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Open Letter to High School Class of 2019

The third Maxim of WT 125: From the Panhandle to the World, “Build Undergraduate Academic Excellence,” requires clear-headed transparency. The plan expresses it this way: “The quality of the student body, the quality of teaching and advising available to students and the quality of the faculty who work with undergraduates all contribute to academic excellence.” Read More

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The Key to Academic Success—For Student and Institution

U.S. News & World Report does not rank the quality of academic advising. It is unlikely that any ranking system does. Outcomes easily measured are most frequently used in rankings. Unfortunately, the quality of advising is neither accounted for or easily measured. Read More

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Serving Locally—Pride of Place

The Texas Panhandle appreciates hard work, persistence and commitment to family and community. This value system should never be taken for granted. It oozes from the ground and sprinkles from the sky. Those who inhabit the space between live it. As we complete our plan, WT 125 – From the Panhandle to the World, I have reflected on how a regional university serves its home. WT does not wish to be like any institution in Texas or anywhere else. We are the Panhandle. Read More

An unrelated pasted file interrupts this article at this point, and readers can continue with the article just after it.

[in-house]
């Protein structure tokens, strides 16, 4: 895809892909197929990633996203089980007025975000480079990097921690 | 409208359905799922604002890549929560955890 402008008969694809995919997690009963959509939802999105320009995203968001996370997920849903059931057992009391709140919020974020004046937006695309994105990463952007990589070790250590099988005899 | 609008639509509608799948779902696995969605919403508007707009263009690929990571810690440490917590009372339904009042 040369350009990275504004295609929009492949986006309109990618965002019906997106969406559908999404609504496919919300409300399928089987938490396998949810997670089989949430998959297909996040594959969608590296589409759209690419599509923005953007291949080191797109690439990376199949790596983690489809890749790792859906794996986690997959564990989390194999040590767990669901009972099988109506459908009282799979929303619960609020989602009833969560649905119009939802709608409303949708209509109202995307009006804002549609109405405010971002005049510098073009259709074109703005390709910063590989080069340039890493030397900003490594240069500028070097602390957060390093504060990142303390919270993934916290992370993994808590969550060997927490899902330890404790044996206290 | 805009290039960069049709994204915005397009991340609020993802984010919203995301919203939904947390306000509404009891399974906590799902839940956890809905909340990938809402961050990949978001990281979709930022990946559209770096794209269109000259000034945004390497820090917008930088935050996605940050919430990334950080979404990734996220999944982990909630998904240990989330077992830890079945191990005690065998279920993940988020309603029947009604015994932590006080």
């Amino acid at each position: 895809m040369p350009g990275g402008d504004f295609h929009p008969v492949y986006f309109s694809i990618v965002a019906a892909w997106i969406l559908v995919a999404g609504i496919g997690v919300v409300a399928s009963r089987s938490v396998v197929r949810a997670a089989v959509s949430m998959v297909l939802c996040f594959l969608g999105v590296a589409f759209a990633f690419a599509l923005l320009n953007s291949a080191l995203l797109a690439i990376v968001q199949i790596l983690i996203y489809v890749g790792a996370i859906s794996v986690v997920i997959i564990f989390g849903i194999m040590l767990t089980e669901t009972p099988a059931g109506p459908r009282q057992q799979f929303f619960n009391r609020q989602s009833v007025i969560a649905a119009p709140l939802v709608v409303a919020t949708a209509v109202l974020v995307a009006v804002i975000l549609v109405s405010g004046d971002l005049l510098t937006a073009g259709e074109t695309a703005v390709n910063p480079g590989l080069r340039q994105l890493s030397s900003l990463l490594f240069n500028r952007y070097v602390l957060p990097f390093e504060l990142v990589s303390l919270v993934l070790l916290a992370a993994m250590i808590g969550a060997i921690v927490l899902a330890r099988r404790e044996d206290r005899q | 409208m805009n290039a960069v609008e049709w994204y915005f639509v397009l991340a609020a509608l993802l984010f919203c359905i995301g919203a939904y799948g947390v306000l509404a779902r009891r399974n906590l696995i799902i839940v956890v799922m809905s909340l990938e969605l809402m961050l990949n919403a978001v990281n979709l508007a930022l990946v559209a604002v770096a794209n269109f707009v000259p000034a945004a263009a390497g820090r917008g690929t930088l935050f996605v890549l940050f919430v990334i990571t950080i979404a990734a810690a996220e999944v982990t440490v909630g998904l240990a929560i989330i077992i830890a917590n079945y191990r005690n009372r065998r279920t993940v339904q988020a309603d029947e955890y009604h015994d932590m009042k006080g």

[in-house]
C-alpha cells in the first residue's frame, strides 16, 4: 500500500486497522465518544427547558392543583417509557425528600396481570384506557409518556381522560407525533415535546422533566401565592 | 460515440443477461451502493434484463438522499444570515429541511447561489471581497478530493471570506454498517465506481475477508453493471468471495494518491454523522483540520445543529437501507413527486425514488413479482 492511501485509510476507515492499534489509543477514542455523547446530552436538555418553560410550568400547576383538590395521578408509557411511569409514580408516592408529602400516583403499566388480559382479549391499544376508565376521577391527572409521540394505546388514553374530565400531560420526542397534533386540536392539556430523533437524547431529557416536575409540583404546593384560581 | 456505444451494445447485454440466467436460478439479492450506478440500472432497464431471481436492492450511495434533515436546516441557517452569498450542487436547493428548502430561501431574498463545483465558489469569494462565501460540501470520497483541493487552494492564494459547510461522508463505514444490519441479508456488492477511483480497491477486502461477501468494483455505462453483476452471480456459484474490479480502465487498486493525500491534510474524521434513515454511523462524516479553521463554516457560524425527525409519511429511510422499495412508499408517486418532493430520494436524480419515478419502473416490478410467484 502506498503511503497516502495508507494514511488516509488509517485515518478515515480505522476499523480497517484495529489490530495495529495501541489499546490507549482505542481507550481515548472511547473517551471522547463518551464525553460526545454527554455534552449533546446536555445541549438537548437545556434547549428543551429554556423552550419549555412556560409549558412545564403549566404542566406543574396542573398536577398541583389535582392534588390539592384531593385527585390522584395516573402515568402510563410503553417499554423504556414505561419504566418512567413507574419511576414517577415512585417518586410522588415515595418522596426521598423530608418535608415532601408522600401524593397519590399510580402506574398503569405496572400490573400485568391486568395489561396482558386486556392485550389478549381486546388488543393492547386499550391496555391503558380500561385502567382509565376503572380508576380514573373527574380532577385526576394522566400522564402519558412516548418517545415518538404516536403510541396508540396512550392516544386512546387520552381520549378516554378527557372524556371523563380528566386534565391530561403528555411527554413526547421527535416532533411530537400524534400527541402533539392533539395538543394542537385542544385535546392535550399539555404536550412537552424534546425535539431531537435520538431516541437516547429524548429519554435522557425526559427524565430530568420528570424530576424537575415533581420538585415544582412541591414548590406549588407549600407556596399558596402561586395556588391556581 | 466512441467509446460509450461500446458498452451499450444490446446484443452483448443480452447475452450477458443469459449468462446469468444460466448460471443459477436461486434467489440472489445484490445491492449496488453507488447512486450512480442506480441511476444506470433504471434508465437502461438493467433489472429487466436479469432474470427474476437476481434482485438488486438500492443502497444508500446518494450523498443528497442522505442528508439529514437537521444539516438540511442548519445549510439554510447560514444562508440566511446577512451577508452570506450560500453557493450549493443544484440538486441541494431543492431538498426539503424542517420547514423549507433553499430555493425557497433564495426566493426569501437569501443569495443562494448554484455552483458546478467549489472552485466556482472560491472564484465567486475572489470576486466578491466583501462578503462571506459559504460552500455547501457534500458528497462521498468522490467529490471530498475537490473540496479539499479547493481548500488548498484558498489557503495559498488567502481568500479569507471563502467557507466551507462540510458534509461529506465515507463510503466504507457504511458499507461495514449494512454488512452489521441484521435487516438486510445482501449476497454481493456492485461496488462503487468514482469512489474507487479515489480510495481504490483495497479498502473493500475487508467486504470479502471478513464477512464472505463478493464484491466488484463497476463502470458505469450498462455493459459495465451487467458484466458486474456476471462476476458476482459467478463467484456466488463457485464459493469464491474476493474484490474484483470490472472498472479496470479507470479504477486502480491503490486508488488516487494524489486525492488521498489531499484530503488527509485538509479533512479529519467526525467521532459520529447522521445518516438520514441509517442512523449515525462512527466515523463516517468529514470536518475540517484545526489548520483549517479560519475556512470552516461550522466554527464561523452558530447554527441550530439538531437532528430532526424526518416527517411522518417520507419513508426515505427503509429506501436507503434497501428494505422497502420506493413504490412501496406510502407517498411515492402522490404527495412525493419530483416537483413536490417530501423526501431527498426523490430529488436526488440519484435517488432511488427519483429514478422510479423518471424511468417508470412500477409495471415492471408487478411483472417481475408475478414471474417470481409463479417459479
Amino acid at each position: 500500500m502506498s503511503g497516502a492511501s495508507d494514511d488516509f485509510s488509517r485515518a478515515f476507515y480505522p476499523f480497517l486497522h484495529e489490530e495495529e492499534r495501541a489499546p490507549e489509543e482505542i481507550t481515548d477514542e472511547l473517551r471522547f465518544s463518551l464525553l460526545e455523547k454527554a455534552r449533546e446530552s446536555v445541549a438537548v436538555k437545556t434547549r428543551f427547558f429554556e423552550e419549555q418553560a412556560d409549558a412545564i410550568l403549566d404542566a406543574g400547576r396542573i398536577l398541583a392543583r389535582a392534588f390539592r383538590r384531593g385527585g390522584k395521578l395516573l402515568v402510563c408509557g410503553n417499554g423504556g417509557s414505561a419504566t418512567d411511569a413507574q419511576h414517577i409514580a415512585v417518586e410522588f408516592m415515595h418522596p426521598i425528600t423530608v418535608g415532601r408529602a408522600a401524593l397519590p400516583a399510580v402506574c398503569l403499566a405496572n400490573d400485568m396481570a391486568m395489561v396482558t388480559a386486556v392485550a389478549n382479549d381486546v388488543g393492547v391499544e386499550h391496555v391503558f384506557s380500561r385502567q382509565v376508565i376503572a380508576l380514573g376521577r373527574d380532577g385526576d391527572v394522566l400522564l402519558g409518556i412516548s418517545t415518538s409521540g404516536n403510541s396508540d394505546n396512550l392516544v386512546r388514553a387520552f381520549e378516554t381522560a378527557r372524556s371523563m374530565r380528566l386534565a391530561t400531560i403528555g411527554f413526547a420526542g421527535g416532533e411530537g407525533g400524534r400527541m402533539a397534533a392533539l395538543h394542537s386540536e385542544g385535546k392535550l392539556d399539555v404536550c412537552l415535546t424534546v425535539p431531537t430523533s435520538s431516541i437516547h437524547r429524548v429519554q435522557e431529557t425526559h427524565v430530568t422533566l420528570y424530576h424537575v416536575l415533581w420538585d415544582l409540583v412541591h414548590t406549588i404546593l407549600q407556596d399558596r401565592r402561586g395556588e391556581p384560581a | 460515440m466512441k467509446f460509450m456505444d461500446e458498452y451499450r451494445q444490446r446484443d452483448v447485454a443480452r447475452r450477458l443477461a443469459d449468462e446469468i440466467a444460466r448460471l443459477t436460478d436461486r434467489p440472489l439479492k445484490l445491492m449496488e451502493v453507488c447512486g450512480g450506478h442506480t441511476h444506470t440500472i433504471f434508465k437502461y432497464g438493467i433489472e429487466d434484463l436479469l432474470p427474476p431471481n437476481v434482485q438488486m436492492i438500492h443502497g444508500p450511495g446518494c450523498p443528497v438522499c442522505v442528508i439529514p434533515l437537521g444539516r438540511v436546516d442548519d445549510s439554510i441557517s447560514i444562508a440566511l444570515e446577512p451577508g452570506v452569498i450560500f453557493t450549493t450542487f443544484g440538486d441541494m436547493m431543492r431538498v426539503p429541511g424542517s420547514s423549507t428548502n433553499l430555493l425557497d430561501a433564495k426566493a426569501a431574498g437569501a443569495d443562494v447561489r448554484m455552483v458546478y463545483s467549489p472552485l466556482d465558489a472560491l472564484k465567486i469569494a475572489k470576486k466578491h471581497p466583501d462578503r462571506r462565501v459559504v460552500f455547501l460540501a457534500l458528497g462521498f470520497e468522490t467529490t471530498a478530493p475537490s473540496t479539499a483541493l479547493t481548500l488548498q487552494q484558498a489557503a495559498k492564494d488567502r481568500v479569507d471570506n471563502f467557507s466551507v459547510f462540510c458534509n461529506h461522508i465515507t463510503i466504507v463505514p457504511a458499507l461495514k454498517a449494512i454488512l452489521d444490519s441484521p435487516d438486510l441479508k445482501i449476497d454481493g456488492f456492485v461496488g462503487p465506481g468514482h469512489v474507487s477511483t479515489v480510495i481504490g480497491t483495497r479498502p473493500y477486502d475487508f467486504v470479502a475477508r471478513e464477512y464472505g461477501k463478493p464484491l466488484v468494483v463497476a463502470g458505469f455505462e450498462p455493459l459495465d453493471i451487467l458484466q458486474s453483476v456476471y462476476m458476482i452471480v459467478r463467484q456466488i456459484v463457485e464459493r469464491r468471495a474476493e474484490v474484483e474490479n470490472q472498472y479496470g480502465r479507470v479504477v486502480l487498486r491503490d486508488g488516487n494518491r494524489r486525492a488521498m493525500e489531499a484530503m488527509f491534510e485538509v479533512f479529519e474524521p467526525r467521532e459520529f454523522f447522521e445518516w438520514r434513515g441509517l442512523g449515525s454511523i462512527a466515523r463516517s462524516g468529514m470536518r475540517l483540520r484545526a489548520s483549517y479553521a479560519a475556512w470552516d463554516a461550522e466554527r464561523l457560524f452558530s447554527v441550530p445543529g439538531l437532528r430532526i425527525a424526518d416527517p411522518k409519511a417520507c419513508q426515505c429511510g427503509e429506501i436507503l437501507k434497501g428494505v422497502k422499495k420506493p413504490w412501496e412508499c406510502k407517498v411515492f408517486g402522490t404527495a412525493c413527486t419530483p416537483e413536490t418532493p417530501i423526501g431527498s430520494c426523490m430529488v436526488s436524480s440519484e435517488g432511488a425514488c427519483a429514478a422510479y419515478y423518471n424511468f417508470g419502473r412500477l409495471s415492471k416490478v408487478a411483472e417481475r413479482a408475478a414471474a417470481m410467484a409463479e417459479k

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New Cake, Old Recipe

When Clark Kerr unveiled Master Plan for Higher Education in California in 1960, it was heralded as a stroke of genius. And it was. Kerr went to the capitol in Sacramento requesting unparalleled financial support to build scientific prowess. He won the arguments, in part, because California Community Colleges were open to “any student capable of benefiting from instruction”—essentially free. University of California campuses and California State University schools were required to maintain a lower-division to upper-division student ratio of 40:60, creating a three-tiered layer cake (Community Colleges, Cal State Schools, and UC campuses) that leaned towards community college transfers like the famous tower in Pisa. And, the UC campuses helped attain JFK’s vision to put a “…man on the moon before the end of the decade.” Read More